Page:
Ursula Halligan: 'I want gay marriage in church - my love is not evil'
Former TV3 political correspondent Ursula Halligan has said that, as a Catholic gay person, she wants the Church to provide full sacramental marriage for same-sex couples.
Ms Halligan was speaking to the Irish Independent at a conference for Catholic reform groups at the weekend ahead of the World Meeting of Families (WMOF) in Dublin in August.
She said the Church's teaching on same-sex relationships was "deeply insulting and offensive".
"As a gay person, I don't want pastoral care from the Church. Pastoral care only brings comfort to the Church," she said.
"I reject the Church's teaching that gay people are 'objectively disordered' and that our love is 'intrinsically evil'."
Ms Halligan, who attended the conference as a delegate, described herself as a "person of faith and a committed Catholic".
However, she added: "As a woman and a gay person, I'm not putting up with it any longer. I'm not sitting at the back of the bus any more. The institutional Church has to change on this."
She said the Church's teaching on same-sex relationships was "deeply insulting and offensive, not only to the dignity of every gay person, but it is deeply insulting to God whose image and likeness we are made in.
"I believe my love is as good as anyone else's love and as a Catholic I'm looking for full sacramental marriage for same-sex couples," she said.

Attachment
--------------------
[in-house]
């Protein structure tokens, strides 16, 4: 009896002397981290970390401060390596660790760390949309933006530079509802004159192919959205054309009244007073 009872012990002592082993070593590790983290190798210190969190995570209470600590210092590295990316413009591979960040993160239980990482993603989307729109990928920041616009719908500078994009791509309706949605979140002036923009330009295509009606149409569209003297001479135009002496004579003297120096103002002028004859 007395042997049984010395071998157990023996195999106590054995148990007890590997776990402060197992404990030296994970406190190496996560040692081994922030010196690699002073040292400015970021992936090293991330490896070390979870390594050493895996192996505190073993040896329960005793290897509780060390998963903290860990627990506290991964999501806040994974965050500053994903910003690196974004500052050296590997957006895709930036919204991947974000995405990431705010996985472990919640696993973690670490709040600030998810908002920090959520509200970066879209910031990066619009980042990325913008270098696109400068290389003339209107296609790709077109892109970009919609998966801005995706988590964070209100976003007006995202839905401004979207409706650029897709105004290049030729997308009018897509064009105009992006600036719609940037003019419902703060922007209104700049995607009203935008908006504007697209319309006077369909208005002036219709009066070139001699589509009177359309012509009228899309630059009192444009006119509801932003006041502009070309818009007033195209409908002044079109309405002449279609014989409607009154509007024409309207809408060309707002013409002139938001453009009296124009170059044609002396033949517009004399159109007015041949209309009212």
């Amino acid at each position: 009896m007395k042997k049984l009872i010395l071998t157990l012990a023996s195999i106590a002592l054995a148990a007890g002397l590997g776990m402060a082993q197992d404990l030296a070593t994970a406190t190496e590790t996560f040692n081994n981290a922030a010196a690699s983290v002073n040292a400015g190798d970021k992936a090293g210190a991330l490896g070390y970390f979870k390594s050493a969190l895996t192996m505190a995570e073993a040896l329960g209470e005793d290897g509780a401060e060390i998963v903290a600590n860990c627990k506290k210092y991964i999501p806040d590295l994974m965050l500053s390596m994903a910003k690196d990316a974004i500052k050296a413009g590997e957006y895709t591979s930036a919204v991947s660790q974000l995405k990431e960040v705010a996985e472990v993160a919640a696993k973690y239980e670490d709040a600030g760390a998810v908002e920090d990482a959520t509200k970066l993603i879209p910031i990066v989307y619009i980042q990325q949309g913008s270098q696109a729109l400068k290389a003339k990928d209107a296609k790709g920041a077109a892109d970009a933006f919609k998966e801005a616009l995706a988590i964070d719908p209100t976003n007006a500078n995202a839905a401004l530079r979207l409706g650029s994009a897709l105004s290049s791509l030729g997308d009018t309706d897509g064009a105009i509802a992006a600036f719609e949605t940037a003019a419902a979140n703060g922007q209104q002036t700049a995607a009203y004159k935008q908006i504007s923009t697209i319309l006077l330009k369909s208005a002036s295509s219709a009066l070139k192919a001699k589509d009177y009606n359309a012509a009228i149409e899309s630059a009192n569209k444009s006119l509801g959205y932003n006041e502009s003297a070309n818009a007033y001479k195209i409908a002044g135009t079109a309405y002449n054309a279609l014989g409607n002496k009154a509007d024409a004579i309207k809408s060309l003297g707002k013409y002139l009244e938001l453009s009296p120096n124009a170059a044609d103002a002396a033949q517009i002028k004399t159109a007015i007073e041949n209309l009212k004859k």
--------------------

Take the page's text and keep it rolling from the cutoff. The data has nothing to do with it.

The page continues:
She added: "The recent removal of images of gay people from the WMOF event brochure is disturbing and alarming.
"It sends out a disturbing message.
"On the second last day of the WMOF 2018, a Festival of Families will take place on Saturday, August 25, and five selected families from around the world will be invited to give witness to their families' faith. What preparations are under way to ensure at least one of these families will be a family headed by a same-sex couple?" she asked.
Speakers at the conference, titled 'Future Families: Challenges for Faith and Society', included Susan Casey, a divorced mother of two originally from the US but living in Ireland.
She criticised the Church's "demonisation" of divorced and separated families and warned that "the Eucharist is being used as a weapon rather than nourishment" against people whose marriages fail.
Two mothers, who are practicing Catholics and whose sons are gay, addressed the conference. Other speakers included Denis O'Brien, of the National Youth Council of Ireland, and Ray Kelly, of Unmarried and Separated Families of Ireland.
Concern was expressed by participants that conservative American funders were "calling the shots" over the line-up of workshops and speakers for the WMOF event in Dublin.
Patricia Fitzsimons, of the Association of Catholics in Ireland's steering group, said Irish Catholics were concerned that the WMOF gathering "isn't seen to be expressing the views of Irish people".